Tuesday, December 04, 2007

Dion Parties Like it's 1975

Liberal leader Stephane Dion says the next election will be an ideological battle pitting the "narrow, selfish Conservative idea of Canada" against the Liberals' "vision of a richer, greener, fairer Canada."

Translation: Dion and the Liberals are going to run on a platform of higher taxes, more regulations and bigger, costlier government.

Sounds like a winning strategy --- if this was 1975.

Oh and in order to make Canada "fairer", Dion recently unveiled a Liberal plan to cut overall poverty rates by 30 per cent and the child-poverty rate by 50 per cent within five years of the Liberals winning the next election.

Wow, that's impressive! Who knew poverty could be slashed just by passing legislation?!

It makes you wonder why previous Liberal prime ministers Paul Martin, Jean Chretien , Pierre Trudeau never passed laws to end poverty?

Maybe they were too narrow and selfish.

6 comments:

Donna said...

Aw Gerry - don't you know that it is enough to SAY you are going to do something if you are a Liberal. By just saying it they can recycle it in future elections.

Unfortunately, it seems that Canadians either don't pay attention or are so blinded by Liberalism that they will not see through this.

Sigh.......

Iain G. Foulds said...

... It's true Gerry.
... It is obvious that the Liberals, for lack of any current identity, have begun to dig up the bones of old Trudeau.
... It's too bad that the Conservatives have wasted all this time attacking the person of Dion- an unnecessary effort- and have not taken on educating Canadians against the philosophy of collectivism.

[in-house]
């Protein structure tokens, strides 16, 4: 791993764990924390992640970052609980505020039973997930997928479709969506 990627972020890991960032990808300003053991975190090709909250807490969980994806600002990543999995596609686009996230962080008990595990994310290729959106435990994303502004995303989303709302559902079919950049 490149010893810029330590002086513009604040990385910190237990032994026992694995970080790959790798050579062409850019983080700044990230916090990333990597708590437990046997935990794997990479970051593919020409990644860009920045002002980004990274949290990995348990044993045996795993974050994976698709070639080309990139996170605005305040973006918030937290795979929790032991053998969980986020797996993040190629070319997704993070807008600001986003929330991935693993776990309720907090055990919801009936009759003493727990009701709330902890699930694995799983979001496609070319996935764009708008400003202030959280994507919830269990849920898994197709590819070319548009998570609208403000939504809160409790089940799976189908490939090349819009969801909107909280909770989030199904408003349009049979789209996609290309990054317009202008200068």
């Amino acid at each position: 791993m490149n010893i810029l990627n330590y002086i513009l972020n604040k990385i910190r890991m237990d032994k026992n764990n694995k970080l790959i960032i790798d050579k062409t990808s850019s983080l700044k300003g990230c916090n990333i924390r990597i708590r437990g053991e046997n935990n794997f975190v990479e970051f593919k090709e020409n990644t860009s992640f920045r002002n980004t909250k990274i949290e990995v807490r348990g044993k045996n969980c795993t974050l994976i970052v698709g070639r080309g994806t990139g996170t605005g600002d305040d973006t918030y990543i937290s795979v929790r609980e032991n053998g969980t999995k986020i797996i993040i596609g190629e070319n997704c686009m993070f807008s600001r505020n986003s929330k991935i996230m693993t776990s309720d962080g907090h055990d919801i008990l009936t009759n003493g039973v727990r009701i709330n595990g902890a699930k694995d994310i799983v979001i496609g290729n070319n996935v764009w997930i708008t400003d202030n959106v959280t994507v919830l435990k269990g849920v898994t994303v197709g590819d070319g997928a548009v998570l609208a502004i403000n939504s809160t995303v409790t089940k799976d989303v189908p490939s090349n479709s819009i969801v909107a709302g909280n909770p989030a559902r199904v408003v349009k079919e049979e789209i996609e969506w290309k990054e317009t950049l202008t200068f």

... Who knows, maybe Canadians will fall for the old Marxist poison again.

Anonymous said...

There was an article called, "Not such a warm welcome" in The Economist of November 24, 2007.

It is well worth reading -- it basically says that the NDP aren't doing their job as opposition in refusing to stick up for foreign workers in Canada.

Naturally, doesn't Taliban Jack only stick up for the CAW?

So the next time that a NDPer calls you a heartless conservative, slap them upside the head with a copy of that article.

Miles Lunn said...

I am not so sure that left wing ideas have totally fallen out. I think it is more that when left wing policies are put into action, they fail miserably. Otherwise, Canadians are attracted to left wing ideas when presented, but turn against them once they see they don't work. The Liberals have figured this out which is why they run to the left and govern to the right.

Steve said...

For Liberals it seems to count more to say you are doing something than actually doing something that solves the "problem."

In Ontario, we have a government that is actually proud to call itself an "activist government." I guess we can forget about any tax cuts.

Miles Lunn said...

Steve - I think Canadians, for whatever reason, generally like the idea of an interventionist government. The only reason interventionist governments lose elections is their policies often fail and when things aren't going well, people boot the party out. It is not so much Canadians love big government, but I think unlike the US, but like some European countries, Canadians generally believe the collective interests should supercede individual interests. Off course I don't like the idea of having society that leans too heavily towards either. In both Canada and the US, most want to see both collective and individual rights protected, but if the two clash, Canadians tend to believe collective rights should supercede individual rights, whereas Americans generally believe individual rights should supercede collective rights. This explains why both countries have free speech as this does not infringe on any collective rights, but the US has more lax gun laws and no universal health care unlike Canada as this is a case of collective and individual rights conflicting.